PARIS (Reuters) - President Emmanuel Macron on Monday said preserving European Union unity was more important than forging a close relationship with post-Brexit Britain, and hit out at what he called U.S. President Donald Trump’s “aggressive” isolationism.
As pressure mounts on Prime Minister Theresa May to agree terms for Britain’s divorce from the EU and the shape of their future trade relationship, Macron showed no sign of breaking ranks with other EU capitals.
“France wants to maintain a strong, special relationship with London but not if the cost is the European Union’s unravelling,” he told a gathering of French ambassadors.
Brexit, Macron said, “is a sovereign choice, which we must respect, but it can’t come at the expense of the European Union’s integrity”.
Macron did not announce any major shifts in foreign policy in the annual address to his ambassadors, but spoke forcefully about what he labelled the “crisis of multilateralism” and the need to make Europe more “sovereign”.
He urged Europe to exert itself as “a trade and economic power”, which defends its strategic interests and financial independence and is able to fend off the extraterritorial reach of U.S. sanctions.
Macron also pressed the need for EU member states to show more solidarity.
“Italy is against the Europe which shows no solidarity on migration, but it is for the Europe of structural funds, or so it seems when I hear some ministers speak,” Macron said.
“What is happening in Italy is our political doing, an absence of solidarity. Does that excuse xenophobic rhetoric? I don’t think so,” he added.
In his first year, Macron banked on nurturing relationships with leaders such as Trump and Russian President Vladimir Putin, appearing engaged on the world stage but often remaining non-committal and trying to mediate without unsettling anyone.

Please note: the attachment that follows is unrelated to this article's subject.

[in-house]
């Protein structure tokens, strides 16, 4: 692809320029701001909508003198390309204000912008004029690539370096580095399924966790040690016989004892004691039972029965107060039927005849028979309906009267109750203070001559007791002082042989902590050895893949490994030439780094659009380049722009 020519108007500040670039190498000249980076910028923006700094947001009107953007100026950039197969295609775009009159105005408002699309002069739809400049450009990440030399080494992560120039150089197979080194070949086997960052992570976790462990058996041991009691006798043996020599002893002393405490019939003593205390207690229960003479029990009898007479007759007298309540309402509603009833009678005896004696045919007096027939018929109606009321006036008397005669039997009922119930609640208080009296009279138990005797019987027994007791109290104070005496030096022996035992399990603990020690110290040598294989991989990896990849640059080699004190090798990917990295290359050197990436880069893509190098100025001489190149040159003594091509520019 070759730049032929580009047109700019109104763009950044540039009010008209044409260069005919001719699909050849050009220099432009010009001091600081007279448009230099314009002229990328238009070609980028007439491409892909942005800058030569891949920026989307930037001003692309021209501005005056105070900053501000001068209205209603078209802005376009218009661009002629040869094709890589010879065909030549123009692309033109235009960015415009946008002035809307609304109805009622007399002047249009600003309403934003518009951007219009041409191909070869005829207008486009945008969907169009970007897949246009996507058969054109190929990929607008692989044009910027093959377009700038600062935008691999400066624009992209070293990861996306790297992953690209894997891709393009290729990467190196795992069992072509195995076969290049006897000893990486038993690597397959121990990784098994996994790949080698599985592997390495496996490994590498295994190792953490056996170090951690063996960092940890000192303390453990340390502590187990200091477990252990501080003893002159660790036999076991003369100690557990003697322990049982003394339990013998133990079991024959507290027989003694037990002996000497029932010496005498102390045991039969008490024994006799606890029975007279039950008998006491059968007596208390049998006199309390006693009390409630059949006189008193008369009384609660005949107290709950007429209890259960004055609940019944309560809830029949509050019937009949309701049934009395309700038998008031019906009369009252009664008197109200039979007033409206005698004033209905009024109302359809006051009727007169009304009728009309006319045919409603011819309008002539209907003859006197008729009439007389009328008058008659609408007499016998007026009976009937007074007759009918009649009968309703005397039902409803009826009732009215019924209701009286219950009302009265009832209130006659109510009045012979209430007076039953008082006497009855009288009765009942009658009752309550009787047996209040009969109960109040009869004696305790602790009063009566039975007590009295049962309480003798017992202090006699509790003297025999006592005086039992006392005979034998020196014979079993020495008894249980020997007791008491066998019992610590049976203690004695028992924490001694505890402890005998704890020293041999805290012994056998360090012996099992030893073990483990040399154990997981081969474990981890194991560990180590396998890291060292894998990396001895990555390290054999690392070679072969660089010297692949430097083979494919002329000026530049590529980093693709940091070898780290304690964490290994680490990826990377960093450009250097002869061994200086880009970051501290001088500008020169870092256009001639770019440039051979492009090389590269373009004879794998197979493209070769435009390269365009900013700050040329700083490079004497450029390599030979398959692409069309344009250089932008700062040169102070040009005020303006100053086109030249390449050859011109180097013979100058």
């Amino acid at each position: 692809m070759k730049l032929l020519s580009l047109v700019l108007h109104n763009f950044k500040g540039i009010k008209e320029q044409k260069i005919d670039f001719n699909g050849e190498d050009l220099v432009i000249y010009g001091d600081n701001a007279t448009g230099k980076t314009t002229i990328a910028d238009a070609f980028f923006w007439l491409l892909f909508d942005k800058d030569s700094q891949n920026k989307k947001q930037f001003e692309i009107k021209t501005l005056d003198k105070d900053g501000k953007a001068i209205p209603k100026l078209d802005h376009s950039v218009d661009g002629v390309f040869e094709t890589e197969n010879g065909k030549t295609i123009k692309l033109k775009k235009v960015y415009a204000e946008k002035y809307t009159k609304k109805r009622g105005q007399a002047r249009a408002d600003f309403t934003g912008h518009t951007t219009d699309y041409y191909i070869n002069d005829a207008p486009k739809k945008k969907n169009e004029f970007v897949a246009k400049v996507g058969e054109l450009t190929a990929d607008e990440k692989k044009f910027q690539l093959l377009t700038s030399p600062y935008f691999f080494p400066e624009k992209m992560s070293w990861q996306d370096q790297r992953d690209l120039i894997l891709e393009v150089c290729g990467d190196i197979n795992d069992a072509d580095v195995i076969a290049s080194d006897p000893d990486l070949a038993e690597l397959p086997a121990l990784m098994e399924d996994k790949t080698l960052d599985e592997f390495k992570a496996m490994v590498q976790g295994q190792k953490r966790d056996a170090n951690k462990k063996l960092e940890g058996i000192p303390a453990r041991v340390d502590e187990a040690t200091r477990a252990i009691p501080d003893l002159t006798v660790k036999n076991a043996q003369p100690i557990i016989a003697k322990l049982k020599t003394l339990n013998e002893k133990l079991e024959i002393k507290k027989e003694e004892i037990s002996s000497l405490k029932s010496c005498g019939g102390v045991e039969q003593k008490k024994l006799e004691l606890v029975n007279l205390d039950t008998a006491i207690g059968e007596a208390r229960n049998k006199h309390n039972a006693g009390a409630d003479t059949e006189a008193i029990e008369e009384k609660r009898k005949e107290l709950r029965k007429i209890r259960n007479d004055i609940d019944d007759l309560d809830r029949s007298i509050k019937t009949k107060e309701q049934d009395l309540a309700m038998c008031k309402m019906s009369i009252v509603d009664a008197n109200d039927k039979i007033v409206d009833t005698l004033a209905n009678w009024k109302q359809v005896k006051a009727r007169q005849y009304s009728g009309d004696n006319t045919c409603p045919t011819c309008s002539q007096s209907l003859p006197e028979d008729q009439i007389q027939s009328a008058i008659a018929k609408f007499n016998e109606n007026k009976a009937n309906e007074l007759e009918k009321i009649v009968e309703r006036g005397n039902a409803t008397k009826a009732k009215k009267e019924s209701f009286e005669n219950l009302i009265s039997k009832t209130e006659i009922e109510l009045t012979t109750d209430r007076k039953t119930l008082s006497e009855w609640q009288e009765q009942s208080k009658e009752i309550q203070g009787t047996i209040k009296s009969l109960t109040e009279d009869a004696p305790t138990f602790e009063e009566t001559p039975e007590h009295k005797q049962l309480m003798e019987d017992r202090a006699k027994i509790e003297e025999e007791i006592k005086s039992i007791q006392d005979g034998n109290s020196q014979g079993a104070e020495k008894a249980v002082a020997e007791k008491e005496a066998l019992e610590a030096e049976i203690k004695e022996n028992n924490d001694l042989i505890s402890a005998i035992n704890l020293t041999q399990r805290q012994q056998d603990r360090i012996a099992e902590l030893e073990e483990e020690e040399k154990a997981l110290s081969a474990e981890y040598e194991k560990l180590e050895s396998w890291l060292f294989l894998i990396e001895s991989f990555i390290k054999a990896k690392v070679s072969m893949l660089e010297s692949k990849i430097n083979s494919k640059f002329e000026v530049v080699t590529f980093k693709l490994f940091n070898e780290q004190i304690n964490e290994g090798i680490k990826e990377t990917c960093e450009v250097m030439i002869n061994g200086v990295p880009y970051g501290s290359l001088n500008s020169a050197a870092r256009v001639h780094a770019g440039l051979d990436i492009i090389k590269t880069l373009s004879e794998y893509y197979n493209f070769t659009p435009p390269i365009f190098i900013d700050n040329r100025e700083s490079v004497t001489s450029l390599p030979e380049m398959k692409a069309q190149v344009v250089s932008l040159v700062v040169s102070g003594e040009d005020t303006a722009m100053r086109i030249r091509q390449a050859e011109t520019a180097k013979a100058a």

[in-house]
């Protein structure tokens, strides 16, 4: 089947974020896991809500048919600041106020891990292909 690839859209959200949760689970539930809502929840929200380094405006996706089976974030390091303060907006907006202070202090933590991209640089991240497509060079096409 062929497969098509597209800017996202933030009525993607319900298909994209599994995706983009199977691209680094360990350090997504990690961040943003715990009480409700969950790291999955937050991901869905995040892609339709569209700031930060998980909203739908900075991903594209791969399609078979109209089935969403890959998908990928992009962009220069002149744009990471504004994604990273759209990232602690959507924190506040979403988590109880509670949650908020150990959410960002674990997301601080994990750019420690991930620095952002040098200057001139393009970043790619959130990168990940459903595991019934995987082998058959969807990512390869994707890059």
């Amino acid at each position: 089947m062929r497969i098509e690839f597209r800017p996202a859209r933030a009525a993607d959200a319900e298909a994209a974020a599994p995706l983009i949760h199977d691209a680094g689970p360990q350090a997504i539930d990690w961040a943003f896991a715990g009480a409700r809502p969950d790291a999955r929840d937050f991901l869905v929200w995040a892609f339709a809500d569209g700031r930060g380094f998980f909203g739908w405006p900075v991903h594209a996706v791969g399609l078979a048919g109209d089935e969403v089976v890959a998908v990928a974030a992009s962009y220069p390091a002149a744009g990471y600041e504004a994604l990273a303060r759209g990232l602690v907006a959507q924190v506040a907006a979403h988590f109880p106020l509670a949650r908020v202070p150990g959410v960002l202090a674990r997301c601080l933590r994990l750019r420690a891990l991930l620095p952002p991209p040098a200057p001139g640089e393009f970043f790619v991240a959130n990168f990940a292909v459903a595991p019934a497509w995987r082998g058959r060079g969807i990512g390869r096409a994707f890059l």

That approach has been tested after Trump shunned Macron and other allies, pulling out of a global climate pact, imposing extraterritorial sanctions on Iran, and imposing tariffs on EU steel and aluminium.
“Multilateralism is going through a major crisis which collides with all our diplomatic activity, above all because of U.S. policy,” he said.
“The partner with whom Europe built the new post-World War order appears to be turning its back on this shared history,” he said. “Europe can no longer rely entirely on the United States for its security.”
Macron also touched on conflicts in the Middle East. He described the situation in Syria as “alarming” and reaching a “moment of truth”, and reiterated his call for broadened talks on Iran’s nuclear activity.
On Libya, Macron expressed determination to see through a plan for elections to be held in December.
Reporting by Michel Rose, Richard Lough and Brian Love; Writing by Michel Rose; Editing by Andrew Bolton